On the landing at the top of the stairs, you have the choice of taking either more stairs, or a lift which travels up one of the hind legs of the statue. Either of these choices takes you up into the belly of the beast. There are two levels within the body of the elephant.

On the lower level, a small window allows you to look out over the gardens below. More stairs take you up to the second level, which is a sort of celestial chapel displaying more ancient Buddha statues. With its light blue and gold decorated walls following the contour of the elephant, the chapel has a rather ethereal feel.

The giant elephant sits in a large garden full of ponds and fountains laid out in several Asian styles. More, albeit smaller, fanciful creatures decorate the gardens and water features.

The Erawan Museum has become a popular place for local Thais to make offerings in order to receive divine "help" with certain matters. The story goes that one day a young girl prayed to the giant statue just before buying what turned out to be a winning lottery ticket. The story has spread, and now many Thais come just to make offerings at the pavilion in front of the statue.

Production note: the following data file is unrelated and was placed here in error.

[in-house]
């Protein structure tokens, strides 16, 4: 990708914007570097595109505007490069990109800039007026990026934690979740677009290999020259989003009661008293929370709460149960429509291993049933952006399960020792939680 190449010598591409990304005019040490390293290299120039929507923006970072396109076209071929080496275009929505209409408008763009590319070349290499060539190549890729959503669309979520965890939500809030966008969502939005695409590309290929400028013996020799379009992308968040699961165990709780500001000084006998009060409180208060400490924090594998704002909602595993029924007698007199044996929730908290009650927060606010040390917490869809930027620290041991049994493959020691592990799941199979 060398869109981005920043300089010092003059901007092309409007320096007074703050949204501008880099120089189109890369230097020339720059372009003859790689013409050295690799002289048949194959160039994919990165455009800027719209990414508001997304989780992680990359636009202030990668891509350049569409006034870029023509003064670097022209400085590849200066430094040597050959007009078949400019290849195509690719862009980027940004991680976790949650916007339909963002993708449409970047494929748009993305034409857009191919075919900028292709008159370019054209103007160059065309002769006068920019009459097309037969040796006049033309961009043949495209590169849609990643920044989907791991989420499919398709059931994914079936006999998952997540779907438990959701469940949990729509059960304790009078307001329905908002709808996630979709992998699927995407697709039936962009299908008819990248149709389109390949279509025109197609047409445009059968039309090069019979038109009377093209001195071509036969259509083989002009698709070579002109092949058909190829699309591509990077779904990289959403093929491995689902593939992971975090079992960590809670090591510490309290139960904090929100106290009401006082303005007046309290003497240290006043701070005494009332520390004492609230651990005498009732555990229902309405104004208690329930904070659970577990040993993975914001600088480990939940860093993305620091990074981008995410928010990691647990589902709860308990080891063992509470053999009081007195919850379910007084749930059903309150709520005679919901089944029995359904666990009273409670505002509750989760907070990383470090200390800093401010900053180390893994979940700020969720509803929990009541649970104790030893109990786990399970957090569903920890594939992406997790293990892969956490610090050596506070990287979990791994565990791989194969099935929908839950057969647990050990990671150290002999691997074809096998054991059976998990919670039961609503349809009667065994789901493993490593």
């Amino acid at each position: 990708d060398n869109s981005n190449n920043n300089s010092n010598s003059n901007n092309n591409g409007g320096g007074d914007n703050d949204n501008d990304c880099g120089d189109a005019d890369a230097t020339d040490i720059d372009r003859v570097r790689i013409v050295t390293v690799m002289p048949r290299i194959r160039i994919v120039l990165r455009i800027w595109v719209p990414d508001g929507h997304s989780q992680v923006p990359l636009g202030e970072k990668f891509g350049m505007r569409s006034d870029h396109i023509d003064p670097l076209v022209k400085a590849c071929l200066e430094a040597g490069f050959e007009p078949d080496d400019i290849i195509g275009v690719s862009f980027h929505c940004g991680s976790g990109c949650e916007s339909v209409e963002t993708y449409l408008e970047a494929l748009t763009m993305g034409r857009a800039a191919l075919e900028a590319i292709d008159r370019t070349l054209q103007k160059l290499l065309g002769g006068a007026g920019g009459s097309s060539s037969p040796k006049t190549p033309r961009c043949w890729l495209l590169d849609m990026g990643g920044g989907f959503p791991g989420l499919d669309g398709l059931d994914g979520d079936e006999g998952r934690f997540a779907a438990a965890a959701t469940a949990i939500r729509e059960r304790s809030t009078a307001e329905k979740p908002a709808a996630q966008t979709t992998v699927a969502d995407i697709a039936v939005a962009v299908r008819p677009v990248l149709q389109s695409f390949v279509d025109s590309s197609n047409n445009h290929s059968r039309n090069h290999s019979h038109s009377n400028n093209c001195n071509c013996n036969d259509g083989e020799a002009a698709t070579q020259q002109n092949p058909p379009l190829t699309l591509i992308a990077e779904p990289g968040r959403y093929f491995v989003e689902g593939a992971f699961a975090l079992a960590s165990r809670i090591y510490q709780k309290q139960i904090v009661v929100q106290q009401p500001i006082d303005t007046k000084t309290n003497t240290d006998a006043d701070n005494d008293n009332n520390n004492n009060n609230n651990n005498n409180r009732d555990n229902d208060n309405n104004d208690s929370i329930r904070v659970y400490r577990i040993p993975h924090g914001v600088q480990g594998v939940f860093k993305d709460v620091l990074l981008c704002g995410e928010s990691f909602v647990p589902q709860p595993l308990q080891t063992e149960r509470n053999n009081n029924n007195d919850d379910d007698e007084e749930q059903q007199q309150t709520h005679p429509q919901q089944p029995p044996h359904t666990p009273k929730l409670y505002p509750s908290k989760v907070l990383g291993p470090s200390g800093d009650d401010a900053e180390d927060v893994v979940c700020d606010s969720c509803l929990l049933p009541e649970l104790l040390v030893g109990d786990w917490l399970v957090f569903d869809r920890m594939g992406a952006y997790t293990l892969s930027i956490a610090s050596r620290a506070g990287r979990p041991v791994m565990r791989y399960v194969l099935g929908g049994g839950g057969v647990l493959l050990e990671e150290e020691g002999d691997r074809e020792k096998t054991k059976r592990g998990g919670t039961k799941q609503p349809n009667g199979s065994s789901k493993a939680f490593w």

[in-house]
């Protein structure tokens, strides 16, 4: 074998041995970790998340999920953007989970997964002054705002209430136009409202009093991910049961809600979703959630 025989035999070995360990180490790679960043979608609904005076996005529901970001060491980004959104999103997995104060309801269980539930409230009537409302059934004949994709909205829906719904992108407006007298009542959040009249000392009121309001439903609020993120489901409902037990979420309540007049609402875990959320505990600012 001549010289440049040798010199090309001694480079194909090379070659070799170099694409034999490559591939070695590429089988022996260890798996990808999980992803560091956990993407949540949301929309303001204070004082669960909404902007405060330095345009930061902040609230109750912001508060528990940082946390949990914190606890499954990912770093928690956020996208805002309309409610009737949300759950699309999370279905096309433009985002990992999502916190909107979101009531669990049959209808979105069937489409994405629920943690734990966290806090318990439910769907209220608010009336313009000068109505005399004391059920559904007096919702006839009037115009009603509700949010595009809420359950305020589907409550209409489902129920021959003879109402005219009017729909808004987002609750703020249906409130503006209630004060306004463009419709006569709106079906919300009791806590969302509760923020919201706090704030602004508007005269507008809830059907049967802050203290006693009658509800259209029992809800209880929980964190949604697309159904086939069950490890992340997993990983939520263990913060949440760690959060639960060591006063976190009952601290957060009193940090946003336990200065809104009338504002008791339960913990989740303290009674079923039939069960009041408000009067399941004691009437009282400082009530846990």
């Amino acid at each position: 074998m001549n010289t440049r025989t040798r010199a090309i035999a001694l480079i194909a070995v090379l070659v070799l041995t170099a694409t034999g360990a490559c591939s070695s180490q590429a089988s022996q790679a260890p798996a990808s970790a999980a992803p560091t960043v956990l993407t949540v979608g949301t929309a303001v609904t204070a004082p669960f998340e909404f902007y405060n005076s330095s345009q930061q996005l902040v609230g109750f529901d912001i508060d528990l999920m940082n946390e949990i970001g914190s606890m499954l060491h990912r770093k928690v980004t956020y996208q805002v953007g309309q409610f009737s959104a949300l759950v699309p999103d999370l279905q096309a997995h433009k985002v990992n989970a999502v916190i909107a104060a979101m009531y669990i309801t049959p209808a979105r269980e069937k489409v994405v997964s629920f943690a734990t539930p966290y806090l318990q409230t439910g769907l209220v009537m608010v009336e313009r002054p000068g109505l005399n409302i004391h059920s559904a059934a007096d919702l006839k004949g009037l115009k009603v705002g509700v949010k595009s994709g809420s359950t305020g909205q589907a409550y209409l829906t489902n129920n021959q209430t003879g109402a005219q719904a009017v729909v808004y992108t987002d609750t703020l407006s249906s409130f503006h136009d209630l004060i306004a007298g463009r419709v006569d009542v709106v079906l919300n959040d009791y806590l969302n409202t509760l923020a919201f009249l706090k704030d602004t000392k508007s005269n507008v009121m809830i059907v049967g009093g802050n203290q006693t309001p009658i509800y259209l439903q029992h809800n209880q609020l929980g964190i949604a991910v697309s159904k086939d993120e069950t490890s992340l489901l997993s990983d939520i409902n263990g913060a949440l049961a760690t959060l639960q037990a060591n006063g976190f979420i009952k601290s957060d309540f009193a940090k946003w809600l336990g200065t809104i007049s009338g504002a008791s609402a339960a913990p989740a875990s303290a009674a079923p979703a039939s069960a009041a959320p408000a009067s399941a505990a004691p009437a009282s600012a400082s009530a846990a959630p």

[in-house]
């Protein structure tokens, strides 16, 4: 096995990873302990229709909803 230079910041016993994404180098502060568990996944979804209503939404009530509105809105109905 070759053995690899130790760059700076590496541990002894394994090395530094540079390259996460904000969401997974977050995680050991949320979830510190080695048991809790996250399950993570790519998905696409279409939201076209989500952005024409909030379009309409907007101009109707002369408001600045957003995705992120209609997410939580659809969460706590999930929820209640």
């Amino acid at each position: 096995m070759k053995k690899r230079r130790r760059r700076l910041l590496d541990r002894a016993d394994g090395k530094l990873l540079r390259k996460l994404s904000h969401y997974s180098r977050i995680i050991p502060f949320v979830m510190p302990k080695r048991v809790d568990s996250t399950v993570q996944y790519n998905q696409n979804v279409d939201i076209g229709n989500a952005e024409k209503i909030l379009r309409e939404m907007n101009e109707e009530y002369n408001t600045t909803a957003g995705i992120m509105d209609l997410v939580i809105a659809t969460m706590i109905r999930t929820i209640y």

Step six.. When you are ready to return cross Sukumvit Road (Carefully!) and catch BMTA Blue/Orange Bus No 511. Bus stop is opposite where you disembarked previously. NB Some 511 buses are expressway only. Ask attendant "Sukumvit Asoke?"

If you have a car or have friends who have a car follow Sukumvit Road south and cross the Bangna-Trat Highway (34) and continue on Sukumvit now also Highway (3).Look for the road (No street sign) just before the Erawan structure on your left after Soi 117 and amongst the ring road (9) construction debris. Here you will find parking and the side entrance to the museum and gardens.

Enjoy your time at Erawan Museum! Amazing what you can find tucked away in the industrial suburbs of south west Bangkok, if you know where to look.

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(C) Copyright Geoff Ogilvie 2006-2018